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In re Estate of Turner

Court of Appeals of Texas, Sixth District, Texarkana

December 8, 2017

IN RE THE ESTATE OF MAGGIE WILLIAMS TURNER, DECEASED

          Date Submitted: November 15, 2017

         On Appeal from the 276th District Court Marion County, Texas Trial Court No. 1500143

          Before Morriss, C.J., Moseley and Burgess, JJ.

          MEMORANDUM OPINION

          Bailey C. Moseley Justice

         Markutter McIntosh appeals the trial court's order granting partial summary judgment in favor of Mildred Bonner, Independent Executrix of the Estate of Maggie Williams Turner, deceased, which order declared that McIntosh had no interest in the real property described in the warranty deed at issue. On appeal, McIntosh contends Texas law did not permit Turner to terminate McIntosh's interest in the property. For the reasons below, we affirm the trial court's judgment.

         I. Background

         According to the summary judgment record, in 2009, Turner hired James Finstrom[1] to assist her in conveying to McIntosh thirteen tracts of real property located in Marion County (the Property). The conveyance was to take place upon Turner's death; however, Turner desired to retain, during her lifetime, all of her then-rights in the Property, including the power to sell the Property without McIntosh's permission. In order to carry out Turner's wishes, Finstrom prepared a warranty deed in which Turner "reserved during her life, 'the full possession, benefit and use'" of the Property, "as well as the rents, issues and profits thereof and the unilateral power of sale of any or all of the [Property] with or without the consent of [McIntosh]." Turner executed the warranty deed on November 13, 2009, and it was filed of record in Marion County on that same day.

         On April 2, 2013, Turner conveyed the Property to Maggie Turner, L.L.C.[2] "The conveyance [was] made in fee simple." The conveyance was executed by Turner and filed of record on the same day.

         In McIntosh's amended petition, she maintained that the warranty deed's "provision that 'reserved a unilateral power of sale of any or all of the property with or without the consent of Grantee, for and during the natural life of Maggie Turner' is Null and Void because the provision constitutes an Alienation of Restrain on and or Violates Texas Property Code § 5.041[.]" McIntosh continued by alleging these acts were "done as part of a basically unfair device to achieve an inequitable result[, ] to wit[, ] divesting [McIntosh] of her property and royalty interest in the deed dated November 13, 2009[.]"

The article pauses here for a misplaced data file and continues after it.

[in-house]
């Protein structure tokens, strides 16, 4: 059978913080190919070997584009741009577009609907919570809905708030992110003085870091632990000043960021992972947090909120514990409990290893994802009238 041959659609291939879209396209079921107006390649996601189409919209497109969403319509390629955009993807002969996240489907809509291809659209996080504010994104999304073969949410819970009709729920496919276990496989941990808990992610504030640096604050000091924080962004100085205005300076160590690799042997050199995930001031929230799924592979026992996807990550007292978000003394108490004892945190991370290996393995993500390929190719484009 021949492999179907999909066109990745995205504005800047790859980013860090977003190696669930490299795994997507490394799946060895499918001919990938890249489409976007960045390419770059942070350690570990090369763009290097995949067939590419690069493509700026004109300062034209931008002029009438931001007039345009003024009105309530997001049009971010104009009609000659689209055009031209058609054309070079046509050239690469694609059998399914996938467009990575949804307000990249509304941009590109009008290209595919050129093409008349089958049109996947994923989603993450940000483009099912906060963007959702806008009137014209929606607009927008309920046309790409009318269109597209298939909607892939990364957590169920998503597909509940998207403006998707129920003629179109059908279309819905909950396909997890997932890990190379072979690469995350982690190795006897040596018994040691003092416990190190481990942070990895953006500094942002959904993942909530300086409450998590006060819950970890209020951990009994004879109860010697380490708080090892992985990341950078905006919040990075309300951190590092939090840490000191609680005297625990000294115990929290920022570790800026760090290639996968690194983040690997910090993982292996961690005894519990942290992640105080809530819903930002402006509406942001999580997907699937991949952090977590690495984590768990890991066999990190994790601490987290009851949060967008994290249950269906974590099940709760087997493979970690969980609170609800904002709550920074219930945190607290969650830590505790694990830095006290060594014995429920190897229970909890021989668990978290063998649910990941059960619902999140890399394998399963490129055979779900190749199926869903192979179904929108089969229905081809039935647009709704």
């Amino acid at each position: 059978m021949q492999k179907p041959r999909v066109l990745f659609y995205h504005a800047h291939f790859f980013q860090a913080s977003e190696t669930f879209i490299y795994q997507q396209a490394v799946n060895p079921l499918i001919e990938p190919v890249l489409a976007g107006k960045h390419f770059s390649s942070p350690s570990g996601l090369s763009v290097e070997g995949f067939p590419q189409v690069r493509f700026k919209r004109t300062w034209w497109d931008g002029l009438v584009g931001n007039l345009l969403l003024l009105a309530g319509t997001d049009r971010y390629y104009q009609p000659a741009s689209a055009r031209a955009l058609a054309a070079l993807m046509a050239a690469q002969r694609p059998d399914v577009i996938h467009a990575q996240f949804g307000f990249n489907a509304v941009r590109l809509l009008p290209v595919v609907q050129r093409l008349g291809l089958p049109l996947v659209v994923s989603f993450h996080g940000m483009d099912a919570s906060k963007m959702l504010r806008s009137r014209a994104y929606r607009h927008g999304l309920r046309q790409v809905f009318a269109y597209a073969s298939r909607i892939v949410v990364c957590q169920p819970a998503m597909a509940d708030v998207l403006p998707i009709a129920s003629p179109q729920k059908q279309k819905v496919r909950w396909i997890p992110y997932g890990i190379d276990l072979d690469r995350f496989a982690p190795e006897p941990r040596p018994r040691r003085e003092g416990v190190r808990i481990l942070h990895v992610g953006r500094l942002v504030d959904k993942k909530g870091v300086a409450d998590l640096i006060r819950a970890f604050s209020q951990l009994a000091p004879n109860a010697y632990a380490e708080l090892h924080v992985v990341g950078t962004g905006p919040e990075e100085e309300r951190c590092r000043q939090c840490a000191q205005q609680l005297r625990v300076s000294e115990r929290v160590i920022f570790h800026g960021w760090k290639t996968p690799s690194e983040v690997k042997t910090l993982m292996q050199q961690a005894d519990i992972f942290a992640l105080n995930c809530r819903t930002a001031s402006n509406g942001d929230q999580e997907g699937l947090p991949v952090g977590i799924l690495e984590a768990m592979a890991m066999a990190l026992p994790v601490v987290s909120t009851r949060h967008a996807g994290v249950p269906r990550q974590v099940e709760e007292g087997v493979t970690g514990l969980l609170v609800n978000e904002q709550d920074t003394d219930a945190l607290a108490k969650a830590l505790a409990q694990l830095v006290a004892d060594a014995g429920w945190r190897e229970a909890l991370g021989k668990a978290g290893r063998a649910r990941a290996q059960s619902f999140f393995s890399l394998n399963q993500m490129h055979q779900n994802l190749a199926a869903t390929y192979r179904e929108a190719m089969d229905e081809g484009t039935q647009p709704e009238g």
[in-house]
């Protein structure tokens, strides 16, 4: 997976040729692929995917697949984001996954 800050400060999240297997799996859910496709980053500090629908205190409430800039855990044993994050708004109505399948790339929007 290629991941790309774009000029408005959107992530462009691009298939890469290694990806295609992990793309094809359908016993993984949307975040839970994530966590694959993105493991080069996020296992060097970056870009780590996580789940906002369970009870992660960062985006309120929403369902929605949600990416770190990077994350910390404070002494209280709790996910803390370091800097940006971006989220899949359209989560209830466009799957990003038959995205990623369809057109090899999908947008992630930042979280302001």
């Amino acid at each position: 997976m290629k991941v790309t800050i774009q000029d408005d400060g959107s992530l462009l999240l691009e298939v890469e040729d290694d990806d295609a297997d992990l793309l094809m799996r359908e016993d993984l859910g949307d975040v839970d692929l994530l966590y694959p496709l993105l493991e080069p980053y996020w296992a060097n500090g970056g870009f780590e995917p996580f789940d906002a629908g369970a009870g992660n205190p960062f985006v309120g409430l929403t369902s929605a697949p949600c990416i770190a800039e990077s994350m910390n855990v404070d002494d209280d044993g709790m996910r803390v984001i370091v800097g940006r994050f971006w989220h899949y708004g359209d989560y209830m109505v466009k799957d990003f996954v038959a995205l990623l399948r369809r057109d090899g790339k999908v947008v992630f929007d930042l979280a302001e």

In response to McIntosh's allegations, Bonner filed a motion for partial summary judgment[3] asking the trial court to enter a judgment declaring that McIntosh had no interest in the Property. In her motion, Bonner stated that the 2009 deed was a Lady Bird or Enhanced Life Estate Deed, explaining that such "deed is essentially a transfer of real property to a grantee in which the grantor reserves a life estate and the lifetime power to convey the property and, thus, unilaterally terminate the grantee's interest."[4] In other words, "the grantee receives a contingent remainder interest." Bonner contends that based on the terms of the 2009 deed, Turner exercised the power of sale reserved in her deed by conveying the Property to Maggie Turner, LLC, in 2013. This conveyance terminated McIntosh's interest in the Property.

         McIntosh responded to Bonner's motion for partial summary judgment by objecting to many of McIntosh's summary judgment exhibits and citing Entergy Gulf States, Inc. v. John Summers, 282 S.W.3d 433 (Tex. 2009).[5] In her response, McIntosh also argued that Section 5.041 of the Texas Property Code prevented Turner from retaining the power of sale that could terminate McIntosh's interest in the Property. Section 5.041, entitled "Future Estates, " reads, "A person may make an inter vivos conveyance of an estate of freehold or inheritance that commences in the future, in the same manner as by a will." Tex. Prop. Code Ann. § 5.041 (West 2014).

          On May 17, 2017, the trial court entered its order granting Bonner's motion for partial summary judgment, declaring that McIntosh had no interest in the Property. McIntosh timely filed this appeal, continuing to maintain that Texas law did not allow Turner to retain the power of sale that terminated McIntosh's rights to the Property.

         II. Discussion

         We review de novo the grant or denial of a motion for summary judgment "to determine whether a party's right to prevail is established as a matter of law." Lamar Corp. v. City of Longview, 270 S.W.3d 609, 613 (Tex. App.-Texarkana 2008, no pet.). In making the required review, we deem as true all evidence that is favorable to the nonmovant, we indulge every reasonable inference to be drawn from the evidence, and we resolve any doubts in the nonmovant's favor. Valence Operating Co. v. Dorsett, 164 S.W.3d 656, 661 (Tex. 2005). When the trial court does not specify the basis for its ruling, we must ...


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